UNE student from Colombia channels passion for helping others in her public health journey

Catalina Piedrahita
Catalina Piedrahita, M.P.H. '24, grew up in Colombia and credits her upbringing for her natural desire to help others.

Nearly 3,000 miles away from her home country of Colombia, Catalina Piedrahita is in the home stretch of earning her Master of Public Health degree from UNE Online, the culmination of years of hard work, persistence, and a passion for helping others that is rooted in her upbringing.

Piedrahita, who graduates in 2024, spent the early part of her career working as a general practitioner in a rural Colombian community. She quickly learned how to provide care any way she could using very limited resources.

“You have to be creative to work (in that environment),” Piedrahita said. “But it was also a very rewarding experience.”

Piedrahita’s passion for public health stems from her natural desire to help the communities around her, especially underserved populations. She credits her parents for that part of her personality.

“Both of my parents had this sense of service,” Piedrahita said. “My father was also a general practitioner so I had contact with this kind of world growing up.” She said her mother, while not a physician, was widely known in her community for helping others.

Eventually, Piedrahita decided to move to the United States and found her way to Maine. However, she could not practice medicine in the US because she was not officially licensed, even though she was a trained physician in Colombia.

“It’s a long process,” she said. “It takes a big commitment because you have to take these tests to earn your medical license. And I had other circumstances in my life that prevented me from doing that.”

Despite the roadblocks, Piedrahita still felt a desire to work in public health and help her community in any way she could. The human trafficking services program at the Preble Street Resource Center in Portland, Maine, provided that opportunity.

“It was an eye-opening experience for me because I didn’t know much about human trafficking before,” Piedrahita said.

At Preble Street, Piedrahita learned how to identify signs of trafficking and find resources for survivors using a trauma-informed approach.

“It opened up a whole new world for me,” she said. “I started learning about what happens to someone when they go through substance abuse disorder, or what happens when they experience homelessness.”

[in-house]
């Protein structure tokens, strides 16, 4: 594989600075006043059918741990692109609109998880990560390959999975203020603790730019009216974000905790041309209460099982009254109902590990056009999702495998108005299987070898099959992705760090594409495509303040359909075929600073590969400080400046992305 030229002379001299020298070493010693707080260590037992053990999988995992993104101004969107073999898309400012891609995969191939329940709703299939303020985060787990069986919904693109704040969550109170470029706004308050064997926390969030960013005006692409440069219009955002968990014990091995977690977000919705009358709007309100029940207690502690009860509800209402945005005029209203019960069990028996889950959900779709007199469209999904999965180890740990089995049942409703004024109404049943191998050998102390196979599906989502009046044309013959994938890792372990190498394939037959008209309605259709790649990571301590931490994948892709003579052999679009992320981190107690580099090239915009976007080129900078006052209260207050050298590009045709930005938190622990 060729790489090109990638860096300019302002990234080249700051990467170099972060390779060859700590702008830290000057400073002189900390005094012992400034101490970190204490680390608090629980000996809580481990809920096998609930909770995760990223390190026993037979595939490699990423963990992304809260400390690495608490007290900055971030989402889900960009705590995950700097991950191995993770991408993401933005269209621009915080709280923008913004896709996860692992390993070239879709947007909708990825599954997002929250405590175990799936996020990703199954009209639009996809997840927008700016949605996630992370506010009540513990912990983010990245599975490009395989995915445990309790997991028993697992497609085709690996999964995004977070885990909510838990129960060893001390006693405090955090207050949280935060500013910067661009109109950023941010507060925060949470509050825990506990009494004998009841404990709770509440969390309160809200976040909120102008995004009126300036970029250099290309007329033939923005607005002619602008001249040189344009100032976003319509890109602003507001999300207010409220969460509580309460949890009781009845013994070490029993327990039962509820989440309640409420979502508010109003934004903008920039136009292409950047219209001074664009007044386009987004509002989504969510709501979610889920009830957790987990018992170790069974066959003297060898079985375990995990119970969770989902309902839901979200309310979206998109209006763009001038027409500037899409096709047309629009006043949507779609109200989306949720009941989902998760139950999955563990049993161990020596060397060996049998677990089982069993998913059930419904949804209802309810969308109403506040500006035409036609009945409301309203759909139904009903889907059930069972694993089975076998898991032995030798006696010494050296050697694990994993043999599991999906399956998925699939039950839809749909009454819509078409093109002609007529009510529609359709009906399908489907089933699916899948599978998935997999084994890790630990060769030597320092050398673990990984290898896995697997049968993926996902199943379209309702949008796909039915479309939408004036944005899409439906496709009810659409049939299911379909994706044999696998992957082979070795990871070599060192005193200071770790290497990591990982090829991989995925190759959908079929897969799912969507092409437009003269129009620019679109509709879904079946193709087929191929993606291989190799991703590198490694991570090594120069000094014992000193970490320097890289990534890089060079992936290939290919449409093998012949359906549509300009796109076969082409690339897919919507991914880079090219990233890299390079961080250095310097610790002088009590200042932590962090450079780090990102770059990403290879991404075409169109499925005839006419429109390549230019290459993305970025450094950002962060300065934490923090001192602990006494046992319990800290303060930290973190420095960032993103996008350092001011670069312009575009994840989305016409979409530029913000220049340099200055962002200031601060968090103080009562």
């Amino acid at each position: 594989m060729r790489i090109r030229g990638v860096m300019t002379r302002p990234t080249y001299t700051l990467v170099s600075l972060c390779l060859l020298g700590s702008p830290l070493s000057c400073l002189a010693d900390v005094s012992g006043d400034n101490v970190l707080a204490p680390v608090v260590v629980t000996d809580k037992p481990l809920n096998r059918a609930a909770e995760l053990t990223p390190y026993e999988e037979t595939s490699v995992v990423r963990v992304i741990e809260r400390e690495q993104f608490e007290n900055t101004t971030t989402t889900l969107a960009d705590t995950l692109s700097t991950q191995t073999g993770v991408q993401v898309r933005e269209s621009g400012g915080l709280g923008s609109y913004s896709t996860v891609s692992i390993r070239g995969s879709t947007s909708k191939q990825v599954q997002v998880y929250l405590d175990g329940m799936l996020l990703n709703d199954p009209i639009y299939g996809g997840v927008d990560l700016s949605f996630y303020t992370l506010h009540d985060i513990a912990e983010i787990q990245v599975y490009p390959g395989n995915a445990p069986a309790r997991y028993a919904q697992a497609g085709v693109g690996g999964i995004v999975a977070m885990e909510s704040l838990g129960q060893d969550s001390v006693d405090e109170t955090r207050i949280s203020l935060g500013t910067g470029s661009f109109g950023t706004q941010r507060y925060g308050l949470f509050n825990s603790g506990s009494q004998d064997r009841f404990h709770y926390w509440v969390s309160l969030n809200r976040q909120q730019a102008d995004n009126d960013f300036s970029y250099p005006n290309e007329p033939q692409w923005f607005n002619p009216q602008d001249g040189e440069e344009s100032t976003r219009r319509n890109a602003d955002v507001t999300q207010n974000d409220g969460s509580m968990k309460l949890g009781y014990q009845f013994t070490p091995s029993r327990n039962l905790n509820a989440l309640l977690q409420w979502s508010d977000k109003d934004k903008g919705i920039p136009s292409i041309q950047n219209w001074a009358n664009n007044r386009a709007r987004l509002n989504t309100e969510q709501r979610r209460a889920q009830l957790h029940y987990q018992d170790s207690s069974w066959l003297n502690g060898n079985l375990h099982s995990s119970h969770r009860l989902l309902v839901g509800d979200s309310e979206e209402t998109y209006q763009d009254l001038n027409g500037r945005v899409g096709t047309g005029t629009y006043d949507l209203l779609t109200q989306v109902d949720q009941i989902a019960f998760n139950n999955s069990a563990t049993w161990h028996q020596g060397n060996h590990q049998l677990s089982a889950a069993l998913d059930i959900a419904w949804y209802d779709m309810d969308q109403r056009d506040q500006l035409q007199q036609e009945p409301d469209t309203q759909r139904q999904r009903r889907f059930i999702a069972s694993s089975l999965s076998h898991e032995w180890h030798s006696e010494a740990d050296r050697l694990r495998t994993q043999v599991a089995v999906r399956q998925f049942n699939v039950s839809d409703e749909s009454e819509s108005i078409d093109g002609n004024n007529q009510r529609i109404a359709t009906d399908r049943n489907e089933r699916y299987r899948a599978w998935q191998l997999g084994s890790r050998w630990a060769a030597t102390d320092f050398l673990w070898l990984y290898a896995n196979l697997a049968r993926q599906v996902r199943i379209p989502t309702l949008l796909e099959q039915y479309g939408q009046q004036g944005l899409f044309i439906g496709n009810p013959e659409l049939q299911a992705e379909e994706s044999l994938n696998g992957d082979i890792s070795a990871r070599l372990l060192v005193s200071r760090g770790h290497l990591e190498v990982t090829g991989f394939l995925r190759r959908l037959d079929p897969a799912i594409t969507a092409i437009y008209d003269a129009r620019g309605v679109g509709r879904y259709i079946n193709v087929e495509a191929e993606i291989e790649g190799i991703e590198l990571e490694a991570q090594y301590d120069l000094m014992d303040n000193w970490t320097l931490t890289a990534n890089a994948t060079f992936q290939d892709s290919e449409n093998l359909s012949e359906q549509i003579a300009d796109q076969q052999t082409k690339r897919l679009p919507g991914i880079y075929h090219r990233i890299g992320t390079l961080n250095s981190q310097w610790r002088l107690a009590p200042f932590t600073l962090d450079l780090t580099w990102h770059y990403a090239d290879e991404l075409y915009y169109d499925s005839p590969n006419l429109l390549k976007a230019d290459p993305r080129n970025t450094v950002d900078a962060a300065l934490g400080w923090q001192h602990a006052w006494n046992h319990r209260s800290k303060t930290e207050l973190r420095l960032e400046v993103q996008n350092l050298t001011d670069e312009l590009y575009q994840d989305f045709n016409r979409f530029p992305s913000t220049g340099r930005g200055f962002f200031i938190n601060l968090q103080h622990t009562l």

Preble Street’s real-world education inspired her to think about growing her career. She knew she wanted to stay in public health, and, after a quick online search, the UNE Online Master in Public Health program immediately jumped out at her.

“It really is a great program. It is comprehensive and has everything you need to know about public health,” Piedrahita said, noting the professors bring relatable real-world experience to their curriculum. Piedrahita also felt support from the UNE community, even though her coursework was online.

Piedrahita currently balances her time between school and work at the Maine Department of Labor’s Healthcare Workforce Initiative, a program created in the wake of the COVID-19 pandemic to train or help healthcare professionals find additional opportunities.

Once she earns her master’s degree from UNE, Piedrahita has her eyes set on continuing her public health journey, working with nonprofits or public health programs in government agencies to help small communities. She said her mentors through her years of experience have taught her that public health cannot use a one-size-fits-all approach.

“If you don’t listen to (the community’s) needs, if you don’t assess the situation based on their feedback, you won’t truly help them,” she said. “This is interdisciplinary work, just one branch of the effort to help others. And I know I can be that bridge between the people who sometimes have the smallest voices and those who make the decisions.”